You can try relaxing your muscles right now and make sure you don’t tense up any part of your body. You can do this check occasionally when you’re by yourself. After some practice, you can do the same type of relaxation when you talk to someone.
You might be telling yourself something like, “I’m such a loser for needing help with something so simple. I should be better at this by now.”
The truth is a lot of people struggle with social interactions. And while some people find social interactions easier – everyone struggles with something. There are probably lots of things that you take for granted that others find challenging, for example, food and weight, or how to budget money. There is nothing wrong with you for struggling with this particular thing.
While it may feel like you have too many issues or are too far behind your peers, remind yourself that it’s a story you’re telling yourself.
So the next time you catch yourself criticizing yourself, what’s something more constructive you could tell yourself instead? For example, instead of saying, “I’m a loser,” you could say “I want to improve at this, but so do many others. And if I practice, it’s likely that I’ll get better over time.”
Most people find it easier to make eye contact when listening. That’s because when we are talking, we are more vulnerable, and eye contact increases that vulnerability.
Keeping that in mind, it makes sense to start practicing eye contact when you are listening to someone else speak. Notice how comfortable you are balancing listening and absorbing what they say, making eye contact, and giving signs that you are listening to them (like nodding and saying “uh-huh,” “wow,” or other suitable short responses).
Once you feel comfortable maintaining eye contact while listening to someone, you can start practicing making eye contact while speaking.
The term “maintaining eye contact” makes it sound like it’s some sort of contest where the person who looks away first loses.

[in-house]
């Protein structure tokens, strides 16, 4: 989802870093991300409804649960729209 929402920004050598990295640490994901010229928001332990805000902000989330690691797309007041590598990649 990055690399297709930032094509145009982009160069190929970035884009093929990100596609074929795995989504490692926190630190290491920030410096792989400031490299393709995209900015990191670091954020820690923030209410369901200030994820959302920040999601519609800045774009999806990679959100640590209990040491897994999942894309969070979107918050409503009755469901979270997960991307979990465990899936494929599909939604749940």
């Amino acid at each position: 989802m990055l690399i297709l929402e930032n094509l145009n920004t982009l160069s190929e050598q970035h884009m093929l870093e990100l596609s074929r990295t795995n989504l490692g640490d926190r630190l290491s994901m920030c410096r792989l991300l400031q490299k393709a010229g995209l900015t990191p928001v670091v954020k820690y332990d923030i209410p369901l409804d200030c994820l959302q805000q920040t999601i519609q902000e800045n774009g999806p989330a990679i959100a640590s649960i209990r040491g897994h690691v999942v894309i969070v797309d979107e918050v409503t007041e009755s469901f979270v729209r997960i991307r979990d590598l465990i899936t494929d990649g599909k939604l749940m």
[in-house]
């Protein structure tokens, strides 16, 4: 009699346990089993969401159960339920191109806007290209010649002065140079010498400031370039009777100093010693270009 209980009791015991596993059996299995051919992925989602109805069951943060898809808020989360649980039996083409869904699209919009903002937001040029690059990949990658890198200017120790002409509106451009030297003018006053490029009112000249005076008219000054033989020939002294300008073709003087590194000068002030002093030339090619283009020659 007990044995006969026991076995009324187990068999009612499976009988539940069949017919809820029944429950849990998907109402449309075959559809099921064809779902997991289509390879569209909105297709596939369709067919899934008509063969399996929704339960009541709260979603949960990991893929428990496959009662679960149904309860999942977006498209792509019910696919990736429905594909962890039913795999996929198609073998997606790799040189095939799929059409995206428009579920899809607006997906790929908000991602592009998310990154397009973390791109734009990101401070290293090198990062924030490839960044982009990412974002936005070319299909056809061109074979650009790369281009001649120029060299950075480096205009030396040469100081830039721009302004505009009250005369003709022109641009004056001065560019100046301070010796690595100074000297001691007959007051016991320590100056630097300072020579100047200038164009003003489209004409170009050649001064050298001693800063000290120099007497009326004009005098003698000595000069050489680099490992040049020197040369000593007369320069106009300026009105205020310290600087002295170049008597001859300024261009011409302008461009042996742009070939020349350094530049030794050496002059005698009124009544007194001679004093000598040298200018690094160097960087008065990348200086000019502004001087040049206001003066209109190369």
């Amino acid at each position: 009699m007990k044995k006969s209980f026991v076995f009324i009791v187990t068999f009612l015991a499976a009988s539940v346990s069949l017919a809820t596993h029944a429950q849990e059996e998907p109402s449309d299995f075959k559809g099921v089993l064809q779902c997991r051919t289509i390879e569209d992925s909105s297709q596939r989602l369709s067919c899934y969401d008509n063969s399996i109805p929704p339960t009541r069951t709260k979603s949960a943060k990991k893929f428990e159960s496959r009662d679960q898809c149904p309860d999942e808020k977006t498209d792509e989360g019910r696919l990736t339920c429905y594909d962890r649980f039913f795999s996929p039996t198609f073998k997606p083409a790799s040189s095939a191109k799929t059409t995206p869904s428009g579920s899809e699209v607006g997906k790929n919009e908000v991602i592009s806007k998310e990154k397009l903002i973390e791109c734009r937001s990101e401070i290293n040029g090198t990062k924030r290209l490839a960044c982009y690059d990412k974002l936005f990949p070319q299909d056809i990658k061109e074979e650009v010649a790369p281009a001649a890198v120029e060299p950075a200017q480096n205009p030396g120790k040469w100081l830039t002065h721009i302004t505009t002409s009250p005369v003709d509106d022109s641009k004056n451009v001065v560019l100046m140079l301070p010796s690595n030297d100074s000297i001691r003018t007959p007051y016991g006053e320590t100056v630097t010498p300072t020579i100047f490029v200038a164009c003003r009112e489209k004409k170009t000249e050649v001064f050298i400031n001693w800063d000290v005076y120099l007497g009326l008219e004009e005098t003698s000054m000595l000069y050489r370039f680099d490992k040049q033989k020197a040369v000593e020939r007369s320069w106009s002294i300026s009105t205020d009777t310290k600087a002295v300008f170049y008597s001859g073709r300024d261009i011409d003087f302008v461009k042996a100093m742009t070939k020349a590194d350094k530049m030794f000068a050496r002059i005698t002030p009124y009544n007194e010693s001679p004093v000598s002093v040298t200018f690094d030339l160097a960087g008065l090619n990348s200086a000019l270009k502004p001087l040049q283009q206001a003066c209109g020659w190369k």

The truth is that most people don’t maintain eye contact for a full conversation. In fact, direct eye contact is only about 30%-60% during a conversation (more when you are listening, less when you are talking). But don’t try to calculate – just use that statistic to remember you don’t have to be looking straight into the other person’s eyes at all times.
In fact, you don’t have to look into a person’s eyes at all times during the conversation. Try looking at one eye, then the other. You can look down from their eyes to their nose, mouth, the spot between their eyes, or the rest of the face. Don’t forget to blink when you feel you need to.
A good trick is to make sure you look at someone’s eyes just long enough to make sure you could answer what color they are. Then you can let your eyes move around. Come back to the eyes occasionally.
After the conversation, give yourself positive reinforcement. Even if the conversation did not go the way you hoped, remind yourself that you did your best and that change takes time. If you’ve ever trained a dog, you know that giving them a treat for good behavior is a more effective way of teaching them than yelling.
Giving yourself praise or an enjoyable activity after a conversation where you’ve tried to make eye contact will make the behavior more favorable for you, which will make it more likely that you’ll repeat it in the future. Give yourself a mental (or real) high-five, tell yourself that you did a good job, remind yourself that learning a new skill takes time, and do something that you find relaxing or enjoyable.
Rather than thinking of it as looking someone in the eyes, make it your mission to figure out the eye color and look of people’s eyes. This can make the situation feel less uncomfortable to you.
We cover more tips in our article about confident eye contact.
Studies show that eye contact makes us more aware of ourselves. For people with low self-esteem, that’s a challenging feeling. If we feel that there is something wrong with us, we will want to avoid becoming more aware of ourselves.
Indeed, a study that measured people’s self-esteem and how often they broke eye contact found that people with low self-esteem broke eye contact more frequently.
If you have low self-esteem, you might feel like you’re not worthy of being looked at. If you think that you’re not good-looking, you might break eye contact so that the person you’re speaking with isn’t looking at your face. It can feel like you’re doing them a favor. You might not even notice that you’re thinking these thoughts if they have become too ingrained in your daily life.